Coral reefs are the most biodiverse marine ecosystems on the globe. In addition to breathtaking beauty, they have significant evolutionary and financial importance. Unfortunately, today, coral reefs face significant threats due to global climate change and other stressors of anthropogenic origin. Stony coral skeletons construct the structural foundation of the coral reef ecosystem. The biomineralization process (Mineral production by a live organism), by which stony coral build their skeleton, is essential for the thrive and sustainability of coral reef ecosystems. So how come it is still uncovered?
One of the reasons is that coral biomineralization is a slow process that spans from the macroscopic to the sub-cellular scale. Another reason is that stony corals are hard to culture and reproduce in the lab. In Prof. Tali Mass Lab, at the Morris Kahn Marine Research Station, Sdot Yam, this biomineralization process is being studied using cutting-edge experimental techniques. In a new article published in the Journal of Structural Biology, Dr. Gal Mor Khalifa, Dr. Shani Levy, and Prof. Tali Mass followed biomineralization pathways in young stony coral recruits of the indo-pacific species Stylophora pistillata. Young corals establish new colonies and are therefore a critical life stage in the development and prosperity of the reef. The study shows that young coral tissues are much more permeable to the external seawater than previously estimated. This tissue permeability facilitates the incorporation of large volumes of seawater into the mineralization site. This characteristic may make young corals more vulnerable than their adult counterparts to ocean acidification and to microplastic, suspended sediments, and other seawater contamination, which may be incorporated into their body along with the seawater. These findings should be taken into account in coral reef risk assessment and management along the Israeli Red Sea coast and in coral reed ecosystems around the globe.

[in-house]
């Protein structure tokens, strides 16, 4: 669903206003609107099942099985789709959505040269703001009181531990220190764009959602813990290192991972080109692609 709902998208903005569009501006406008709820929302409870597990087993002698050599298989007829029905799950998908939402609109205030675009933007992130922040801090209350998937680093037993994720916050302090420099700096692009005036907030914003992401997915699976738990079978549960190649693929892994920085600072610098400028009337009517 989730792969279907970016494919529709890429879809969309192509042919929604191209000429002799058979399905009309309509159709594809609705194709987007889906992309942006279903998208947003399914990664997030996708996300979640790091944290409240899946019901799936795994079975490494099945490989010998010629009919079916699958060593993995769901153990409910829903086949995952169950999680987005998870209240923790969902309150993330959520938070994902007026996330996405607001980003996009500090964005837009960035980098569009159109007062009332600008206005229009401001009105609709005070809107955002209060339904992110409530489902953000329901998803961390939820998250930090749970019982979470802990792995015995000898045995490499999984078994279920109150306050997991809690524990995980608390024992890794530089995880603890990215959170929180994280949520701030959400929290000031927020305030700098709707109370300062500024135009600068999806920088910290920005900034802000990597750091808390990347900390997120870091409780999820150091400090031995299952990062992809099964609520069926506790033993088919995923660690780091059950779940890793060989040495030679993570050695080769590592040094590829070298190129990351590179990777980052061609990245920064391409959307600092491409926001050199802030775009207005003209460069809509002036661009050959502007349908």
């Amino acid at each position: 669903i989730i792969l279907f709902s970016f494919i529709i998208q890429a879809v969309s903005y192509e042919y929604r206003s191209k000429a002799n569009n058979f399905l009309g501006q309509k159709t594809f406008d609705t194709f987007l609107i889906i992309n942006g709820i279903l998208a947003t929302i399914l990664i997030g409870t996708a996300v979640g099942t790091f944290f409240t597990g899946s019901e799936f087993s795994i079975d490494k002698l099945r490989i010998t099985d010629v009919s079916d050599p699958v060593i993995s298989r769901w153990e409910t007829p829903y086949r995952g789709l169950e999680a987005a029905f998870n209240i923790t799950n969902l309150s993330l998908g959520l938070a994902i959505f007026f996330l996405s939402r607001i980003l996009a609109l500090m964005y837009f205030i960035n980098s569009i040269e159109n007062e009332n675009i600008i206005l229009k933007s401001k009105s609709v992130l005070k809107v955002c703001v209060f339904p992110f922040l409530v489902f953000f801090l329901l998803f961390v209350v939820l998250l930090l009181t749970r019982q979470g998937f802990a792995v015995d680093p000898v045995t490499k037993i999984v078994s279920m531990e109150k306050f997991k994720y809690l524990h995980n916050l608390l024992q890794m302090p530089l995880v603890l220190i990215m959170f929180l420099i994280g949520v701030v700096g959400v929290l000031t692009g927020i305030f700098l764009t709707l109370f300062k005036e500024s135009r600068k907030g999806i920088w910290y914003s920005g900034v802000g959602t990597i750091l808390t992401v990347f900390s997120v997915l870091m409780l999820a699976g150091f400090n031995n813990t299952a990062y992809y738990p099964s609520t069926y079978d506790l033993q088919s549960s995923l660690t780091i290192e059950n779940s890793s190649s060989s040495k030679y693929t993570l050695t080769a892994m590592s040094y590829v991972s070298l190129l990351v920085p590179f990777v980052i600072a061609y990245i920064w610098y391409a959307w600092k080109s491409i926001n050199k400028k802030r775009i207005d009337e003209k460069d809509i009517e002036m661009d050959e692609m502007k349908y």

The calcifying interface in a stony coral primary polyp: An interplay between seawater and an extracellular calcifying space
Stony coral exoskeletons build the foundation for the most biologically diverse marine ecosystems on Earth, coral reefs, which face major threats due to many anthropogenic–related stressors. Therefore, understanding coral biomineralization mechanisms is crucial for coral reef management in the coming decades and for using coral skeletons in geochemical studies. This study combines in–vivo imaging with cryo-electron microscopy and cryo–elemental mapping to gain novel insights into the biological microenvironment and the ion pathways that facilitate biomineralization in primary polyps of the stony coral Stylophora pistillata. We document increased tissue permeability in the primary polyp and a highly dispersed cell packing in the tissue directly responsible for producing the coral skeleton. This tissue arrangement may facilitate the intimate involvement of seawater at the mineralization site, also documented here. We further observe an extensive filopodial network containing carbon-rich vesicles extruding from some of the calicoblastic cells. Single-cell RNA-Sequencing data interrogation supports these morphological observations by showing higher expression of genes involved in filopodia and vesicle structure and function in the calicoblastic cells. These observations provide a new conceptual framework for resolving the ion pathway from the external seawater to the tissue-mineral interface in stony coral biomineralization processes.